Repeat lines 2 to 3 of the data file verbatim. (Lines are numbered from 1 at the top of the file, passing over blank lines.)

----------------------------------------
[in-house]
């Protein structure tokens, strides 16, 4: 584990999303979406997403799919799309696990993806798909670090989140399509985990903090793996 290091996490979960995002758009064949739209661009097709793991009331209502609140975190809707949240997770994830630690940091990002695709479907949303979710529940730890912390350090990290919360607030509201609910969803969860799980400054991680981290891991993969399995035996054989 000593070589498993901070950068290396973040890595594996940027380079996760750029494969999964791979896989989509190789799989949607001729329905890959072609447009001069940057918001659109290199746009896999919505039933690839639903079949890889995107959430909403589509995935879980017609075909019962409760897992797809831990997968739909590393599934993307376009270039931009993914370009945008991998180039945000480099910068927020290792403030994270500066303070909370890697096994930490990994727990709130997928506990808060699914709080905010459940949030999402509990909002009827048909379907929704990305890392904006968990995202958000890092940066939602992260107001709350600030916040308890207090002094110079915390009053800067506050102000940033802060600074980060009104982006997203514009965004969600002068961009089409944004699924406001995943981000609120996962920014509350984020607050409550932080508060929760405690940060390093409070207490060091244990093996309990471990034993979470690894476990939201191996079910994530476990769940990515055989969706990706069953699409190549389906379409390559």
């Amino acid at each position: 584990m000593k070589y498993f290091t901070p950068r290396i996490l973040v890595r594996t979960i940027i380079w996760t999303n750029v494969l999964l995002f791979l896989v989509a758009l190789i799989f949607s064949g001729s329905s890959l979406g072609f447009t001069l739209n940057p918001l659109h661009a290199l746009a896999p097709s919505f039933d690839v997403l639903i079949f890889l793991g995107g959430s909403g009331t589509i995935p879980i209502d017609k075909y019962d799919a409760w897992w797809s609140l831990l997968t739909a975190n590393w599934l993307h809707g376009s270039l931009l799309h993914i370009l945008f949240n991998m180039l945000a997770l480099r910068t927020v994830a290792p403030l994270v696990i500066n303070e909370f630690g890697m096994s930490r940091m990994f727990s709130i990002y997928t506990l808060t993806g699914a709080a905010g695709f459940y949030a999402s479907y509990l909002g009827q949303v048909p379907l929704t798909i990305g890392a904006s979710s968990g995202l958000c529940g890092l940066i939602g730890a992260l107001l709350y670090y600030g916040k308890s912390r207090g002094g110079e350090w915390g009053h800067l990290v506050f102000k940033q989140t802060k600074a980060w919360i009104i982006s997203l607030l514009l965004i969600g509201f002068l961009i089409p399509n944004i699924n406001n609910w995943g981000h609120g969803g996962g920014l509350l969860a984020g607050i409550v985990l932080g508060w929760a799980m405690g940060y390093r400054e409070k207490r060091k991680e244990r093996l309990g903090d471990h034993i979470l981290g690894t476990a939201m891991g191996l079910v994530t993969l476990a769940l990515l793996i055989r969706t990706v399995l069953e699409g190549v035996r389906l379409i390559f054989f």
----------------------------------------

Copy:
């Protein structure tokens, strides 16, 4: 584990999303979406997403799919799309696990993806798909670090989140399509985990903090793996 290091996490979960995002758009064949739209661009097709793991009331209502609140975190809707949240997770994830630690940091990002695709479907949303979710529940730890912390350090990290919360607030509201609910969803969860799980400054991680981290891991993969399995035996054989 000593070589498993901070950068290396973040890595594996940027380079996760750029494969999964791979896989989509190789799989949607001729329905890959072609447009001069940057918001659109290199746009896999919505039933690839639903079949890889995107959430909403589509995935879980017609075909019962409760897992797809831990997968739909590393599934993307376009270039931009993914370009945008991998180039945000480099910068927020290792403030994270500066303070909370890697096994930490990994727990709130997928506990808060699914709080905010459940949030999402509990909002009827048909379907929704990305890392904006968990995202958000890092940066939602992260107001709350600030916040308890207090002094110079915390009053800067506050102000940033802060600074980060009104982006997203514009965004969600002068961009089409944004699924406001995943981000609120996962920014509350984020607050409550932080508060929760405690940060390093409070207490060091244990093996309990471990034993979470690894476990939201191996079910994530476990769940990515055989969706990706069953699409190549389906379409390559």
């Amino acid at each position: 584990m000593k070589y498993f290091t901070p950068r290396i996490l973040v890595r594996t979960i940027i380079w996760t999303n750029v494969l999964l995002f791979l896989v989509a758009l190789i799989f949607s064949g001729s329905s890959l979406g072609f447009t001069l739209n940057p918001l659109h661009a290199l746009a896999p097709s919505f039933d690839v997403l639903i079949f890889l793991g995107g959430s909403g009331t589509i995935p879980i209502d017609k075909y019962d799919a409760w897992w797809s609140l831990l997968t739909a975190n590393w599934l993307h809707g376009s270039l931009l799309h993914i370009l945008f949240n991998m180039l945000a997770l480099r910068t927020v994830a290792p403030l994270v696990i500066n303070e909370f630690g890697m096994s930490r940091m990994f727990s709130i990002y997928t506990l808060t993806g699914a709080a905010g695709f459940y949030a999402s479907y509990l909002g009827q949303v048909p379907l929704t798909i990305g890392a904006s979710s968990g995202l958000c529940g890092l940066i939602g730890a992260l107001l709350y670090y600030g916040k308890s912390r207090g002094g110079e350090w915390g009053h800067l990290v506050f102000k940033q989140t802060k600074a980060w919360i009104i982006s997203l607030l514009l965004i969600g509201f002068l961009i089409p399509n944004i699924n406001n609910w995943g981000h609120g969803g996962g920014l509350l969860a984020g607050i409550v985990l932080g508060w929760a799980m405690g940060y390093r400054e409070k207490r060091k991680e244990r093996l309990g903090d471990h034993i979470l981290g690894t476990a939201m891991g191996l079910v994530t993969l476990a769940l990515l793996i055989r969706t990706v399995l069953e699409g190549v035996r389906l379409i390559f054989f």